I can sympathise with the author in question. Although I haven’t been harmed as much as he has, I wonder what the future holds. When my last paperback book came out, one of the supermarkets blatantly admitted ‘We won’t be taking any Matt Hilton this time as we’ve no room on the shelves. We’re concentrating on stocking “50 Shades of Grey” and its derivatives and have no space for the other books we’d normally carry.’ Oh, that’s OK then.  So when the next paperback comes out, I can expect your full support? Or will it be a case of ‘Sorry but your last book didn’t sell enough copies so we won’t be carrying this one.’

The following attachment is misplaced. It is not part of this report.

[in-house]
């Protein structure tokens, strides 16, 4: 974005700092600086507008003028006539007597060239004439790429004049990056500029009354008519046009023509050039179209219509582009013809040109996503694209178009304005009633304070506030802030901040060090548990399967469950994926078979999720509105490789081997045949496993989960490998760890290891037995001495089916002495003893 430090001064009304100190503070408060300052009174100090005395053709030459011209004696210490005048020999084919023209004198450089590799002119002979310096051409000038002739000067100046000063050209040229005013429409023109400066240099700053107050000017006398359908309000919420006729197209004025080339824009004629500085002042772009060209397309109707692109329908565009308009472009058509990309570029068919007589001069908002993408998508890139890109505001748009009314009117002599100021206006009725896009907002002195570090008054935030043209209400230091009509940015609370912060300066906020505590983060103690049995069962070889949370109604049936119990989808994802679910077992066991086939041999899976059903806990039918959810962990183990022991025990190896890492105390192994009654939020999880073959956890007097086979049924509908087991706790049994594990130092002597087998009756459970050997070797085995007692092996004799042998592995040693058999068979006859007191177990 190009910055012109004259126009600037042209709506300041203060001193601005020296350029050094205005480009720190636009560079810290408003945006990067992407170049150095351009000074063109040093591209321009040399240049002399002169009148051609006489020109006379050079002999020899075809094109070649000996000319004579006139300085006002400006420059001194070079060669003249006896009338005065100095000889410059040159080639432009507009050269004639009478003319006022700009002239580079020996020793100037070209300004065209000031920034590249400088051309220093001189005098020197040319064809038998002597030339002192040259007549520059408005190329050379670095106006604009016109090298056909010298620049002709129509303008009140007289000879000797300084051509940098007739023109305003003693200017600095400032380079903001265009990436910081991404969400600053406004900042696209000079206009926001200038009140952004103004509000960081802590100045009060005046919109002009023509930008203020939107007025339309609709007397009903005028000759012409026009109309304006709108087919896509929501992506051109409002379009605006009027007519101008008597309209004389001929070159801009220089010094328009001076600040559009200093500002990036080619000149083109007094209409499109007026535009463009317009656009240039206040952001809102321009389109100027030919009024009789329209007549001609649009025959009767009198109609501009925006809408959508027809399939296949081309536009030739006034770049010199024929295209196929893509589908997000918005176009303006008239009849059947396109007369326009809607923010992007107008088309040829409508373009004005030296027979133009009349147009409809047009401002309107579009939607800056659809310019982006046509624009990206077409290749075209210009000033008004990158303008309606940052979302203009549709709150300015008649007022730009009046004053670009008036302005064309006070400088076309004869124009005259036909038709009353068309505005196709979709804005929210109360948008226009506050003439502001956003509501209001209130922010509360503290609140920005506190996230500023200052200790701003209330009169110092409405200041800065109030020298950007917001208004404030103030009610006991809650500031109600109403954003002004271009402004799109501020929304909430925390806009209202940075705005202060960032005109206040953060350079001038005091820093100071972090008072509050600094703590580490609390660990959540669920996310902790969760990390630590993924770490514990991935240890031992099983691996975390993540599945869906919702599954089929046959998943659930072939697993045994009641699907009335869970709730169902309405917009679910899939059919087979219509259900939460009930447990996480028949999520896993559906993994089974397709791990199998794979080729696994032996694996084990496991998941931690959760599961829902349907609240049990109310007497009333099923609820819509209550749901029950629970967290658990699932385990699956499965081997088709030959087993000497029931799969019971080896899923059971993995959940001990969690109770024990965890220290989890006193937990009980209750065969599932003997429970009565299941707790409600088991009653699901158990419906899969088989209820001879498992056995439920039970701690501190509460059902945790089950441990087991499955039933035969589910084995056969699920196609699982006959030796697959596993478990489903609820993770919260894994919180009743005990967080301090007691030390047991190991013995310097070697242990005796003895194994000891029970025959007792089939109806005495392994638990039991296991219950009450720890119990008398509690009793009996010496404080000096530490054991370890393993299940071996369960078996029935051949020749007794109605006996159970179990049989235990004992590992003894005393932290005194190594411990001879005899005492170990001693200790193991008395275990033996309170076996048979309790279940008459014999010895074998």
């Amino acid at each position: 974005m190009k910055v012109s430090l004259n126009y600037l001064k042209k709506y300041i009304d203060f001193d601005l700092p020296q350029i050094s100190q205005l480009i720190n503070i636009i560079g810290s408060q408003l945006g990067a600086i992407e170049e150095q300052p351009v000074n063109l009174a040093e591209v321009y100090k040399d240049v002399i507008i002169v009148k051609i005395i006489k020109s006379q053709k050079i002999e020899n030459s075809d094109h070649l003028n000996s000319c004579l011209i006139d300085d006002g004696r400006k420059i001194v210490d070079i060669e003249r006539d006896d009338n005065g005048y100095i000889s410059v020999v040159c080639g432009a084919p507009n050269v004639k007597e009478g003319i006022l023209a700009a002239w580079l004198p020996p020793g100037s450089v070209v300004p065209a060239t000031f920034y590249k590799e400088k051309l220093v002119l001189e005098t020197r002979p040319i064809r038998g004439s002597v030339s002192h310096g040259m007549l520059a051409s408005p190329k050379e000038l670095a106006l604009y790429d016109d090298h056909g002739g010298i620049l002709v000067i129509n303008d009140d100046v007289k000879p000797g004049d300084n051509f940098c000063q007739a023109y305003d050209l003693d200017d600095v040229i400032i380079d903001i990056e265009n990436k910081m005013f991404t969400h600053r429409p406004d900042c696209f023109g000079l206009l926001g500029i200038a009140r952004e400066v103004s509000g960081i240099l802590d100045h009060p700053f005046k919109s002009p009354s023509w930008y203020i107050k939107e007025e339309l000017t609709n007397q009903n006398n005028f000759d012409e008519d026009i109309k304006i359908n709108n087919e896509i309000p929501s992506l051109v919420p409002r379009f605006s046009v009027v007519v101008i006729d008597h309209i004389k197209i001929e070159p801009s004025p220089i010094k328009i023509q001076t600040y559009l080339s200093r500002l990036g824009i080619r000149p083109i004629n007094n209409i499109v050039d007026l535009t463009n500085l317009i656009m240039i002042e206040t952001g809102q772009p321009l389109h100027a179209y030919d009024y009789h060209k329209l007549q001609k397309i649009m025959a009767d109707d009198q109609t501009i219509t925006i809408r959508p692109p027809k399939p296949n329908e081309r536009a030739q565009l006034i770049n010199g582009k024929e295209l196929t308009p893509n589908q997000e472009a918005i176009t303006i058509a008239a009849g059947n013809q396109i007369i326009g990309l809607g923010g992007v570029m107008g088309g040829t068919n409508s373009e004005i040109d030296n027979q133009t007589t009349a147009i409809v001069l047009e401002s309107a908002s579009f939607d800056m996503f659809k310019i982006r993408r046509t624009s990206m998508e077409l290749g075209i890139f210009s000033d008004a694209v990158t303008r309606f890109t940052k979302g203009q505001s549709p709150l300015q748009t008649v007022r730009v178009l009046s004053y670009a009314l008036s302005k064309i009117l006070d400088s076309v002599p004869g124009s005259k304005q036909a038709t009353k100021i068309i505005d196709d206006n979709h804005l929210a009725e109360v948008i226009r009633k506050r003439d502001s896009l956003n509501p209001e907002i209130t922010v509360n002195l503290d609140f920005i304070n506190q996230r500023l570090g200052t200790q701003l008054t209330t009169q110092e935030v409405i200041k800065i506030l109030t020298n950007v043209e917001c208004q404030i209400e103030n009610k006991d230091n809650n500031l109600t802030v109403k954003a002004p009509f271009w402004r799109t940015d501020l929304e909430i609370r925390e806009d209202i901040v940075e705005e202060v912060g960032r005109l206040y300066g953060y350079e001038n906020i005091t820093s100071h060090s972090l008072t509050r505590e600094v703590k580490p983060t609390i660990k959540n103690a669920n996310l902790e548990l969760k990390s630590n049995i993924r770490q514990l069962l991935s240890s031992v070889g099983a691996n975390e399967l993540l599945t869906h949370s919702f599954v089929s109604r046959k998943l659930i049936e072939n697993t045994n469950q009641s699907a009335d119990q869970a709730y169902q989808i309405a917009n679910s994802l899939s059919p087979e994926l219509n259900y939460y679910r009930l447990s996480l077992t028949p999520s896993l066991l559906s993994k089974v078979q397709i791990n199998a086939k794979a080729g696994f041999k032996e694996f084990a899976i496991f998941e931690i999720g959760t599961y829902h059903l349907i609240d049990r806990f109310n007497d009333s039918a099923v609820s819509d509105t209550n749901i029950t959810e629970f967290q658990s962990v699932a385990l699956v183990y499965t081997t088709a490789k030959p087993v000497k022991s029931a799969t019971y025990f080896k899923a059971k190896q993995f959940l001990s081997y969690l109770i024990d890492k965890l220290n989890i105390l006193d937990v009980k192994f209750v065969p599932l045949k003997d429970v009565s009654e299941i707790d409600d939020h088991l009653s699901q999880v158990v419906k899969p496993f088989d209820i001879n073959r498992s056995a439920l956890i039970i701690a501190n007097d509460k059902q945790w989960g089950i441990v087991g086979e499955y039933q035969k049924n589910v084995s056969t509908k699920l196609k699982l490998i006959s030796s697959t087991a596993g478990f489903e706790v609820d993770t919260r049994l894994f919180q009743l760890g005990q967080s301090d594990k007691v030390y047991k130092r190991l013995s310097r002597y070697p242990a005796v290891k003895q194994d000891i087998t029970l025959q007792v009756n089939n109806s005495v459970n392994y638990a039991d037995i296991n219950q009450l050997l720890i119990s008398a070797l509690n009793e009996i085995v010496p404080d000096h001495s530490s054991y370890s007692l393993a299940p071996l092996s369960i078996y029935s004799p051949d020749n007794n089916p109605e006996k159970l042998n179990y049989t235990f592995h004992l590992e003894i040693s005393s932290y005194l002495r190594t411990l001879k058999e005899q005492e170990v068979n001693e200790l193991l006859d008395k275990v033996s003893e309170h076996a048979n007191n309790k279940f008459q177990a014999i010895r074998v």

Another author I’ve spoken with related a shocking story. Sadly it wasn’t the shops that ruined him, but the very people he relied on to establish him as an author. He told me that his first book came out on both sides of the Atlantic published by a major publishing house. It did well in sales and was even number 1 in the German paperback charts. When his second novel came out, his publisher messed up, and distribution barely occurred. Because book 2 didn’t sell, they decided not to publish his third book and pulled his contract. No fault of his, but his career went down the Swanny. Fighting back, said author then released a book through self-publishing means and it was a medium hit. It gained him enough notice that he was picked up by another agent who sold his next series to a major publisher in the USA for a substantial advance fee. Because the US bought publication rights, then so did Canada, and on the back of it the UK also took the series. Then the initial US editor left the company, and in what almost sounds like a fit of spite the publisher cancelled all the deals on books commissioned by that editor. But that wasn’t the end of it. Because the US was no longer publishing his books, the Canadian publisher decided they wouldn’t bother either, and, yes, the UK publisher soon made the same decision. This author had done absolutely nothing wrong, but was dumped on from a very great height. Bad enough luck for anyone to contend with, except now his name is dirt in the publishing world and nobody will touch him. I reiterate: this author did absolutely nothing wrong, it was bad decisions and bad practices that killed his career and he is now right back to the drawing board to try to resurrect his writing and his name. And there’s yet more woe to add to the heap. Because his agent felt totally deflated, the author was dropped and began to seek new representation. Guess what the agents checked to see if he was viable? His sales record. Because his sales were poor, they declined. So, a guy who had not only won one major contract, but two, who did absolutely nothing except deliver terrific books readers would have read given the opportunity was all but finished. I haven’t spoken to him in a few months now, and can only hope that his talent and viability as an author has now been recognised and he has a happier story to tell.